It's been a few years since the last addition to Korg's pocket-sized Pandora family, but in early 2008, the fifth generation finally arrived.
Earlier models were fine examples of how to squeeze the maximum practising and jamming potential into a tiny box, and it's nice to see that Korg has kept up with technological advances, squeezing even more features into the PX5D. It's actually even a little smaller than the PX4D.
Despite the lack of space, the controls and connections are laid out clearly. There are standard jack connections for the main input and output (the latter doubling as a headphone output) and mini jacks for the aux input and footswitch connection. For the latter, a Y adaptor is provided for connection to two footswitches.
The on/off switch has a third USB position, used when the PX5D is connected to a computer via the supplied USB cable. This can be used for recording direct to your PC or running the editor software, and in both cases the Pandora draws power from your computer.
If you're not using the USB option, power is provided either by two AA batteries or a 4.5 volt DC adaptor (not supplied).
In standard Play mode, the PX5D's presets are accessed via the up/down cursor buttons. You always have instant access to the gain, tone and volume of the amp or synth models via the four knobs on the upper edge, and the data wheel to the right of the LCD screen is used here for master volume.
For editing patches, you access parameters via the left/right cursor buttons, adjusting them with the data wheel. You also have the option of saving four presets to the soft keys immediately under the display for quick access.
Moving swiftly on, there's more than just one mode on the PX5D. In Rhythm and Bass mode, accessed by pushing one of the tiny buttons below the LCD screen, you have access to 128 drum rhythms and bass patterns.
There are simple patterns in a variety of styles, which can be chained together (up to 16 at a time) for greater jamming variety. There are also three demo songs, for which the tempo and key can be adjusted to taste.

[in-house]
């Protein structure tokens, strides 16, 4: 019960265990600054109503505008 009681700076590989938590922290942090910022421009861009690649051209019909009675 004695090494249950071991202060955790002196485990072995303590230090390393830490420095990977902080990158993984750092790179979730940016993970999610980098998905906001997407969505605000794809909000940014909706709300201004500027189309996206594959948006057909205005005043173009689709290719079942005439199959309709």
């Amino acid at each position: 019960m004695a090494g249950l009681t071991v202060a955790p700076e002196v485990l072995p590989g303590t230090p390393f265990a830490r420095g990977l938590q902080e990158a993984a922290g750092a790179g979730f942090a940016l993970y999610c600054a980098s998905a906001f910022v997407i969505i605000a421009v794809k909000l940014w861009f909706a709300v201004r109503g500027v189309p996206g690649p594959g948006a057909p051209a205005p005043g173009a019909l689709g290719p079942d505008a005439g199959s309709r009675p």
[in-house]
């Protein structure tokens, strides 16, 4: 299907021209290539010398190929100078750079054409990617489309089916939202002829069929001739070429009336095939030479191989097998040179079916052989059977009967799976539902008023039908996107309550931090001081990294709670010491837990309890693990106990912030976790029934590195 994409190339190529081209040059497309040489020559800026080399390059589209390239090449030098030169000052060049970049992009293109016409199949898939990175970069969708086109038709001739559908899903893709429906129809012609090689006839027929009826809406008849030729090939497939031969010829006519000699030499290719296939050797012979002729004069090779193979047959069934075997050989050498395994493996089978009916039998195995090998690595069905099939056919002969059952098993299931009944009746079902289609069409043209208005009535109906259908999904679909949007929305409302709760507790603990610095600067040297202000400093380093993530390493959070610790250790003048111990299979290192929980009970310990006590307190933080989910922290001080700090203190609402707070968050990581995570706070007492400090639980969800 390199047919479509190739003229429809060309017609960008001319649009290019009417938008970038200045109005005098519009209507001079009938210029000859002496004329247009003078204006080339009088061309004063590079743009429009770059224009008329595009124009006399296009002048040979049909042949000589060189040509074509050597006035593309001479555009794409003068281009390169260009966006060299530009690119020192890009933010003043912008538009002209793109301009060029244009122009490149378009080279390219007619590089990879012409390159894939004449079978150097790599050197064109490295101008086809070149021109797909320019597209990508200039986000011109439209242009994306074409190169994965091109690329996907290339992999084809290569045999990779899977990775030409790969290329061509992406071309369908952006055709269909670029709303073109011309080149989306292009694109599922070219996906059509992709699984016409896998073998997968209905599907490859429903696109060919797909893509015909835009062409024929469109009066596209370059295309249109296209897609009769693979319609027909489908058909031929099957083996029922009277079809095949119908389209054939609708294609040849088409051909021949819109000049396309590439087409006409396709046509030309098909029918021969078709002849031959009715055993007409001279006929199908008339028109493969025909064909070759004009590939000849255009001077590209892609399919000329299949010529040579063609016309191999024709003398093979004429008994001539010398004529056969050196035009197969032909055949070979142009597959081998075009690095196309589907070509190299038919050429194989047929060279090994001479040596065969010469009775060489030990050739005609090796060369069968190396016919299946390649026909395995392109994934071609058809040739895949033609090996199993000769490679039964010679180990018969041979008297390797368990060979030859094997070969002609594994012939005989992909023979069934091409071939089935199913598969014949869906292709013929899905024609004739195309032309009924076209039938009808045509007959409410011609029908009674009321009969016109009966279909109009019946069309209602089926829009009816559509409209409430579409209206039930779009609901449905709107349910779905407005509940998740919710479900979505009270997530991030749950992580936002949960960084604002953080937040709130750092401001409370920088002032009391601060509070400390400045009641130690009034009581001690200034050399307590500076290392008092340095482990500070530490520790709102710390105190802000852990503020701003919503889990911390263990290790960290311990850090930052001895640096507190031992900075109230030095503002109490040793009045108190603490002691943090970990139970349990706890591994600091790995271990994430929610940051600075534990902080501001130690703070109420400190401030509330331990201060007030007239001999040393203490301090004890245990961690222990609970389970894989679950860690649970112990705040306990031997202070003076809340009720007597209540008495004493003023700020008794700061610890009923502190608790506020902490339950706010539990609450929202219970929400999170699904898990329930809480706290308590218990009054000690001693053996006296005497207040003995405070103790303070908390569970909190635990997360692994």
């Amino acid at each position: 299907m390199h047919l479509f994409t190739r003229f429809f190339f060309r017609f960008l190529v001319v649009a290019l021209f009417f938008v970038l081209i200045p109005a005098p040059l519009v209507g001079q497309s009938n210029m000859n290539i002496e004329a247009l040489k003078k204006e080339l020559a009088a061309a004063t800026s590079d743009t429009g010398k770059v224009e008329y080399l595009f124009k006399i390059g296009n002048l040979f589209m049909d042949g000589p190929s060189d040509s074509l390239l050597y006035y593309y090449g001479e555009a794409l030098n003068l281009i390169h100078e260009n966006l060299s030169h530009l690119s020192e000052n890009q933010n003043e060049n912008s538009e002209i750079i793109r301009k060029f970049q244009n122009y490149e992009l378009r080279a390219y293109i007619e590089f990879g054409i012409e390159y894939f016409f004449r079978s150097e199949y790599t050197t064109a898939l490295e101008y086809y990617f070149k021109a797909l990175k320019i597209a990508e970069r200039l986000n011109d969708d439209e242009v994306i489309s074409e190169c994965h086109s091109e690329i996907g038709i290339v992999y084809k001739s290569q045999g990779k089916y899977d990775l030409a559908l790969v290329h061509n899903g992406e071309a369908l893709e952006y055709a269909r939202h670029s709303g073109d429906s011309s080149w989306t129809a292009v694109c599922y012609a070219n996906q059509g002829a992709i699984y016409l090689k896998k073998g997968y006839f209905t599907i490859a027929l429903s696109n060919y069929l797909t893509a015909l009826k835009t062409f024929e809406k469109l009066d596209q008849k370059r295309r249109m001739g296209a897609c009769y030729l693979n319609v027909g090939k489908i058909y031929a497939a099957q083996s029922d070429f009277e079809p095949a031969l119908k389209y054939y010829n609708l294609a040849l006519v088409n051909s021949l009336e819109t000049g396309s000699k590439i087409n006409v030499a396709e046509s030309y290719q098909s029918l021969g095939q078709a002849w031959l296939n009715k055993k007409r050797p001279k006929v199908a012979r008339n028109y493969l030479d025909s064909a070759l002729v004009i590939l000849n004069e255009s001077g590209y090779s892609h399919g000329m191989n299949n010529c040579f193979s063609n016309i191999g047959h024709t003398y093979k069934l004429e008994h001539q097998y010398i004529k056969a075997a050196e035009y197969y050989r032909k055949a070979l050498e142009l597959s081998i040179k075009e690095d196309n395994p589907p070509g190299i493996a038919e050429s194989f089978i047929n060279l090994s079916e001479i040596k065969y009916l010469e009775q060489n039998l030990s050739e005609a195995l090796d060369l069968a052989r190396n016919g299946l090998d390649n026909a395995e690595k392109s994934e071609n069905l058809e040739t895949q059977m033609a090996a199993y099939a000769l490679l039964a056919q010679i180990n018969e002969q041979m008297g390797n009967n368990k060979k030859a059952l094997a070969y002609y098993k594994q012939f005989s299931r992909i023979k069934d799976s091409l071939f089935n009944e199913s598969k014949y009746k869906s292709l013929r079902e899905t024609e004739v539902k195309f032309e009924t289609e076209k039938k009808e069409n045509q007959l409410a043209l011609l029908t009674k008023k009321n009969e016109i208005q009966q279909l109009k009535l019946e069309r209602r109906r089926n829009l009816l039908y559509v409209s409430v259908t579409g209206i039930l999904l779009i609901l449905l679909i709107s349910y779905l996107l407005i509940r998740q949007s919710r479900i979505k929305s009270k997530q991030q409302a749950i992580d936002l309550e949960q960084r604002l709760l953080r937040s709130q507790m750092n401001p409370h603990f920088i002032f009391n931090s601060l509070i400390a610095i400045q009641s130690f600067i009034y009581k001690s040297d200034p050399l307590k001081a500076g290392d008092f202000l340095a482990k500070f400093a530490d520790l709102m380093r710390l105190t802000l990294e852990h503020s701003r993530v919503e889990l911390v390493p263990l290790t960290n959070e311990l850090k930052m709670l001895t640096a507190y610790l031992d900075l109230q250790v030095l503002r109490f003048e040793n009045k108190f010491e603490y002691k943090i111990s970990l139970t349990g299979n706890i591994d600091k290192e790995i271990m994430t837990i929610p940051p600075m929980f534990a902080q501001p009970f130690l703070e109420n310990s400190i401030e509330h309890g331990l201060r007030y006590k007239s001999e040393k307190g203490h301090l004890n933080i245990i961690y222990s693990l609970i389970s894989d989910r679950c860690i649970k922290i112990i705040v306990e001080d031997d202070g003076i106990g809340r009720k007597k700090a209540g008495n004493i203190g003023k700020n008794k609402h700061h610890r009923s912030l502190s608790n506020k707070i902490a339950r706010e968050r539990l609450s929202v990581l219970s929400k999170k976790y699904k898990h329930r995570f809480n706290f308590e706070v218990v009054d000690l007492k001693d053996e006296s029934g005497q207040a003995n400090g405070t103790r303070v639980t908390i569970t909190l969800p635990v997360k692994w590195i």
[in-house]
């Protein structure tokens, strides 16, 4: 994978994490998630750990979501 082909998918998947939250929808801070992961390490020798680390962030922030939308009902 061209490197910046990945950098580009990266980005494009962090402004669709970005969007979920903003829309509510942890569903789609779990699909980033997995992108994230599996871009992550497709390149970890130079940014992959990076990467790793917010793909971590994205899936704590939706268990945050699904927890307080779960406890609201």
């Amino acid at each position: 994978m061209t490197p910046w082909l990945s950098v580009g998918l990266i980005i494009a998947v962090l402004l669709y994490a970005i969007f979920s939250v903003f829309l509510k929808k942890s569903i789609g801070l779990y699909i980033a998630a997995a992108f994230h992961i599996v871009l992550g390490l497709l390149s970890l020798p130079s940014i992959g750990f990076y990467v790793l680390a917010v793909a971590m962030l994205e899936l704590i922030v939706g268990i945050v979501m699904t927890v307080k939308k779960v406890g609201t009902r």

Next is the Phrase Trainer mode, where you can record short clips from CD or mp3 (via the aux jack) and slow them down to as little as half speed. The maximum length of these clips is 20 seconds, but this can be increased to 40 or 80 seconds with a corresponding reduction in sound quality.
Audio - A variety of preset sounds from the Pandora
The most impressive aspect of all of the Pandoras so far has been the huge range of effects, and the PX5D is no exception. To give you an id ea, there are 28 guitar and bass amp models, two synth models, 41 filter and modulation effects, 11 reverbs... you're not likely to run out in a hurry.
Overall, we find the headphone sound on the bright side, so do take care with the volume levels - the PX5D can get loud. You can tame the brightness easily by adjusting the treble and bass controls on the offending patches.
Otherwise, we are very impressed. The drum and bass sounds are fat and surprisingly realistic and there are lots of inspiring guitar tones among the presets. At the heart of the sounds are some good amplifier models; they're possibly not the most accurate we've heard, but they're perfectly representative of the classic boxes at which they're aimed, especially in the realm of headphones.
Once again, Korg has well and truly excelled with the more unusual sounds; there are some wonderfully creative applications of filtering, auto-wah and synth sounds here.
While you can buy standard multi-effects units with similar features for less than the price of a PX5D and a couple of footswitches, that's not entirely the point. Part of the appeal of the Pandora range is the portability - a complete guitar rig and 'practice suite' in your jacket pocket.
What's more, the huge range of effects on the PX5D will outdo a number of similarly priced floorboard units. The convenience of miniaturisation comes with compromises (fiddly patch navigation, relative flimsiness and the need for battery power) but the strengths far outweigh the weaknesses.